The natural diet i had always planned on giving my dog to be seems very taunting and I just want her to settle well before I go and experiment with food and make her distressed..

  7. #7
    Join Date
    Aug 2009
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    Adelaide
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    Hi Jodz

    You have to read the ingredient list on the can - if you would eat the stuff on the list then maybe it's ok but if you wouldn't then might not be good for the dog. Though I do think that tinned soups and stews have much in common with tinned dog food.

    I make my own casserole and feed about 600gm of that a day - split into two feeds and after that has been eaten, I give a measured amount of dried food (currently on Nutro Natural Choice for puppy, chicken and rice). The amount can be reduced by about 30% (a third) for a desexed dog - but what I feed depends on how much she wants to eat. She generally won't over eat - though today seems to be an exception. If I do feed too much it tends to come back to haunt us in ways we both find unpleasant.

    There are also dog foods in the fridge section of the supermarket that may or may not be better for your dog - read the ingredients... if a recognisable meat is listed first - good, if some sort of filler like pulverised corn husks (corn meal?) is listed first - put it back and go to the next brand. I've never actually used any of these.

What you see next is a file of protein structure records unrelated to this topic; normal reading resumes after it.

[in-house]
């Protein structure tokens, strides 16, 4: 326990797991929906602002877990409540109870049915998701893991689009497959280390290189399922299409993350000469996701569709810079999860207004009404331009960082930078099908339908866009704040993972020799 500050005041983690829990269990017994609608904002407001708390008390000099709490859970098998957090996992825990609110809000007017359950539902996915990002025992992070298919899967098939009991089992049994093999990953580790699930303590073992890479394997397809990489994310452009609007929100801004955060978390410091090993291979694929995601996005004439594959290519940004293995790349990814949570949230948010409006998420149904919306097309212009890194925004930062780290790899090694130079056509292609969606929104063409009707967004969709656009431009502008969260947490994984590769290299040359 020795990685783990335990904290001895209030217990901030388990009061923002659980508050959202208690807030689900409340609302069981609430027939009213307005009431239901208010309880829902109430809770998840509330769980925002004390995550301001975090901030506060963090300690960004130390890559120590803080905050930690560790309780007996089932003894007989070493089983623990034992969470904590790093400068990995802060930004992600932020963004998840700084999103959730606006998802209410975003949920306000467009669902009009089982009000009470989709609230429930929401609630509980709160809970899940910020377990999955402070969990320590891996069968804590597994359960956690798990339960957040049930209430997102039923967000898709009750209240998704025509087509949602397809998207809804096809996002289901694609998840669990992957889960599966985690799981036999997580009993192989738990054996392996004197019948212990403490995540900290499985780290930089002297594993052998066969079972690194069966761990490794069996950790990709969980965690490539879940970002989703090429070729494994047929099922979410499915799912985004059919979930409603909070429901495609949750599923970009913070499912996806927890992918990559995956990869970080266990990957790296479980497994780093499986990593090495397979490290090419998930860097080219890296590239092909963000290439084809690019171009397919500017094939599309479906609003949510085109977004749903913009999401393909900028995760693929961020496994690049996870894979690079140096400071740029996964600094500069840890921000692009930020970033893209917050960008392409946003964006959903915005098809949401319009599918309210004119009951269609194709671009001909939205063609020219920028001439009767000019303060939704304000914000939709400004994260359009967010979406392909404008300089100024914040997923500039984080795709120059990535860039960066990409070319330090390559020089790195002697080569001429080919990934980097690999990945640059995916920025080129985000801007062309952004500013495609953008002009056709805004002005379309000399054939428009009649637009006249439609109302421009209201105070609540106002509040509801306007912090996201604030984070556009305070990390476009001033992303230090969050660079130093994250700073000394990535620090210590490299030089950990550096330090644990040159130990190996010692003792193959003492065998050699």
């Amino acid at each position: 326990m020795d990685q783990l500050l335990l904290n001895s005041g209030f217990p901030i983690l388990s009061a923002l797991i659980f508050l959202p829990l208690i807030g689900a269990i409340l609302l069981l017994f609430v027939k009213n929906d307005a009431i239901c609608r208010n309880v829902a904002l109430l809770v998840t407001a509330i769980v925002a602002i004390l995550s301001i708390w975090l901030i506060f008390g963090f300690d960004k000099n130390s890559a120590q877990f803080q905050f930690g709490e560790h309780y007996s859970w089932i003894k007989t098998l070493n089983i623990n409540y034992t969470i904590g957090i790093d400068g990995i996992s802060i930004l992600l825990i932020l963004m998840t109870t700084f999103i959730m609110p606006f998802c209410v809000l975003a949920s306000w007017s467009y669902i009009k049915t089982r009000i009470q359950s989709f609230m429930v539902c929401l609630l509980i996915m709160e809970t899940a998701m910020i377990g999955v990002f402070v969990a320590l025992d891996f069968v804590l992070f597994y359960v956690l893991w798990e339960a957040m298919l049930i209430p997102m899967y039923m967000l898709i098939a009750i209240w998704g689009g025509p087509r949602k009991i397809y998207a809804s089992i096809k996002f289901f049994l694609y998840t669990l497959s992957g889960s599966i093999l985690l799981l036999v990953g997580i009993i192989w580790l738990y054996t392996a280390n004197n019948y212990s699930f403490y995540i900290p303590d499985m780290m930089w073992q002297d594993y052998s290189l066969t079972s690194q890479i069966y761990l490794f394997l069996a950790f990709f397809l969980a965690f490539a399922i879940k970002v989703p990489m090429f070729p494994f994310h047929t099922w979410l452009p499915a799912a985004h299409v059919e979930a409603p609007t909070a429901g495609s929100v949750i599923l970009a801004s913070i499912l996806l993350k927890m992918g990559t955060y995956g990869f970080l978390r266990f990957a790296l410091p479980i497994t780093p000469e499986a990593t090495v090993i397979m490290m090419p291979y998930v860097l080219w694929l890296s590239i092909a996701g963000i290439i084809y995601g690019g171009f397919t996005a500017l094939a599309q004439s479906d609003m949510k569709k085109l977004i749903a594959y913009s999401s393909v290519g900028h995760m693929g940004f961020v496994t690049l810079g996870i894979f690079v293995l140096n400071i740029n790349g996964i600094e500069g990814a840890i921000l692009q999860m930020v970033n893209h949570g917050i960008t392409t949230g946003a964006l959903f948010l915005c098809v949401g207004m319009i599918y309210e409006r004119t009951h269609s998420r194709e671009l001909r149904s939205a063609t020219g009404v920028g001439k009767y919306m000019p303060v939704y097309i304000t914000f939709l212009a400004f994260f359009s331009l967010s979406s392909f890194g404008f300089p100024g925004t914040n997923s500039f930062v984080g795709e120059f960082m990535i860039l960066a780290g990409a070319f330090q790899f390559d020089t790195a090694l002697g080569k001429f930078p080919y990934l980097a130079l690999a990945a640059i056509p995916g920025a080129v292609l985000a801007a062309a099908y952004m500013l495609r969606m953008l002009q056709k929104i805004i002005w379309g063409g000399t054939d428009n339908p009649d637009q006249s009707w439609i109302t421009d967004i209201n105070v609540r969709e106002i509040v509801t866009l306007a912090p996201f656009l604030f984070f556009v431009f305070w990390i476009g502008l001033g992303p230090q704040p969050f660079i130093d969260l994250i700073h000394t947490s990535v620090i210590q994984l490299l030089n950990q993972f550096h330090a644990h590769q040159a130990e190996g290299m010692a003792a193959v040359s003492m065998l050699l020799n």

I know a lot of people that feed their dogs mostly dry food with the occasional fresh meat or bone supplement.

    Also each change in diet - you risk upsetting a dog's tummy - though some dogs have cast iron guts. If your dog has a sensitive tummy or is young, make the changes gradual - mixing the old with the new.

    I have also decided it's safer to feed the casserole separate to the dry food. I usually feed the casserole first because it gets digested quicker. Frosty has had the occasional chuck chunder - and even after 8 hours - the kibble still looks like kibble. Raw carrot seems unaffected too - but is quite a good thing to feed a dog (or human) that thinks it is still hungry when it has had enough food.

    I don't think dogs have the same problems as cats on 100% kibble - there's something different about the way their guts work. But as with cats - there needs to be plenty of water available with dry food.

  8. #8
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    To be honest, Jodz, after the first three or four brands, I stopped looking for what was healthiest. I think we can all be in agreement that a raw diet is essentially best for our dogs, but if mine won't eat it, why bother worrying over how much more healthy that diet is over what he's on.